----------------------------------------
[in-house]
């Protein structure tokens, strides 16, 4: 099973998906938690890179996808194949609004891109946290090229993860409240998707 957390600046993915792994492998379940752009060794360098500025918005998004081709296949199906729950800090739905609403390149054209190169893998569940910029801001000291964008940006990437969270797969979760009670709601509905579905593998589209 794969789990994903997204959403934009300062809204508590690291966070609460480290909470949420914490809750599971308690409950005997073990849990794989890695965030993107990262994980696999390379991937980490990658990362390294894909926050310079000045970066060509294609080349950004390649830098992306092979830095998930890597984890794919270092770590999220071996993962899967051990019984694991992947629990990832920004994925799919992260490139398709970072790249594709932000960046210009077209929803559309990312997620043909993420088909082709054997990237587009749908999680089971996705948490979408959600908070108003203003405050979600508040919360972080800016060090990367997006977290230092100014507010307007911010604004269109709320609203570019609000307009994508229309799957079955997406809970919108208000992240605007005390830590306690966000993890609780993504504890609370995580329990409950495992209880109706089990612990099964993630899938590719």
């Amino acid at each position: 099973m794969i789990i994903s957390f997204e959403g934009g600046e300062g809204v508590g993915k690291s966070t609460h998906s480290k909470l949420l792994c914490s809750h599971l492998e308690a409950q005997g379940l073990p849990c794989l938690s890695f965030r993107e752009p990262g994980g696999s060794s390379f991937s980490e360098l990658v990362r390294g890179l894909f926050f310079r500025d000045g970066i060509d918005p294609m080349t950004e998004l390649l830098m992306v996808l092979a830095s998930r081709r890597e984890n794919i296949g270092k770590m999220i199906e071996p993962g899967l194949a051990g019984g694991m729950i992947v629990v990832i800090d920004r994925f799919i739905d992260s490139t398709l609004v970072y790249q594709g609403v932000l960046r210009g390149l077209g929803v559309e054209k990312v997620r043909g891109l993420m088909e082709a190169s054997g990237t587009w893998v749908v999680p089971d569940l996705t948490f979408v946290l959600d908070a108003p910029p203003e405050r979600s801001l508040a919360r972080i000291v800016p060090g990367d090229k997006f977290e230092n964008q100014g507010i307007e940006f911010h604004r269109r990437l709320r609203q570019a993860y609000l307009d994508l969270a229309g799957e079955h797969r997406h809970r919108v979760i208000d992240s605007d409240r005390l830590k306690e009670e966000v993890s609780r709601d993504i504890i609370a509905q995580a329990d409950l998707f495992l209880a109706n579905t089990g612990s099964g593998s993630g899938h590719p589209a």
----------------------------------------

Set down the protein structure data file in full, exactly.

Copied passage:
[in-house]
């Protein structure tokens, strides 16, 4: 099973998906938690890179996808194949609004891109946290090229993860409240998707 957390600046993915792994492998379940752009060794360098500025918005998004081709296949199906729950800090739905609403390149054209190169893998569940910029801001000291964008940006990437969270797969979760009670709601509905579905593998589209 794969789990994903997204959403934009300062809204508590690291966070609460480290909470949420914490809750599971308690409950005997073990849990794989890695965030993107990262994980696999390379991937980490990658990362390294894909926050310079000045970066060509294609080349950004390649830098992306092979830095998930890597984890794919270092770590999220071996993962899967051990019984694991992947629990990832920004994925799919992260490139398709970072790249594709932000960046210009077209929803559309990312997620043909993420088909082709054997990237587009749908999680089971996705948490979408959600908070108003203003405050979600508040919360972080800016060090990367997006977290230092100014507010307007911010604004269109709320609203570019609000307009994508229309799957079955997406809970919108208000992240605007005390830590306690966000993890609780993504504890609370995580329990409950495992209880109706089990612990099964993630899938590719």
């Amino acid at each position: 099973m794969i789990i994903s957390f997204e959403g934009g600046e300062g809204v508590g993915k690291s966070t609460h998906s480290k909470l949420l792994c914490s809750h599971l492998e308690a409950q005997g379940l073990p849990c794989l938690s890695f965030r993107e752009p990262g994980g696999s060794s390379f991937s980490e360098l990658v990362r390294g890179l894909f926050f310079r500025d000045g970066i060509d918005p294609m080349t950004e998004l390649l830098m992306v996808l092979a830095s998930r081709r890597e984890n794919i296949g270092k770590m999220i199906e071996p993962g899967l194949a051990g019984g694991m729950i992947v629990v990832i800090d920004r994925f799919i739905d992260s490139t398709l609004v970072y790249q594709g609403v932000l960046r210009g390149l077209g929803v559309e054209k990312v997620r043909g891109l993420m088909e082709a190169s054997g990237t587009w893998v749908v999680p089971d569940l996705t948490f979408v946290l959600d908070a108003p910029p203003e405050r979600s801001l508040a919360r972080i000291v800016p060090g990367d090229k997006f977290e230092n964008q100014g507010i307007e940006f911010h604004r269109r990437l709320r609203q570019a993860y609000l307009d994508l969270a229309g799957e079955h797969r997406h809970r919108v979760i208000d992240s605007d409240r005390l830590k306690e009670e966000v993890s609780r709601d993504i504890i609370a509905q995580a329990d409950l998707f495992l209880a109706n579905t089990g612990s099964g593998s993630g899938h590719p589209a």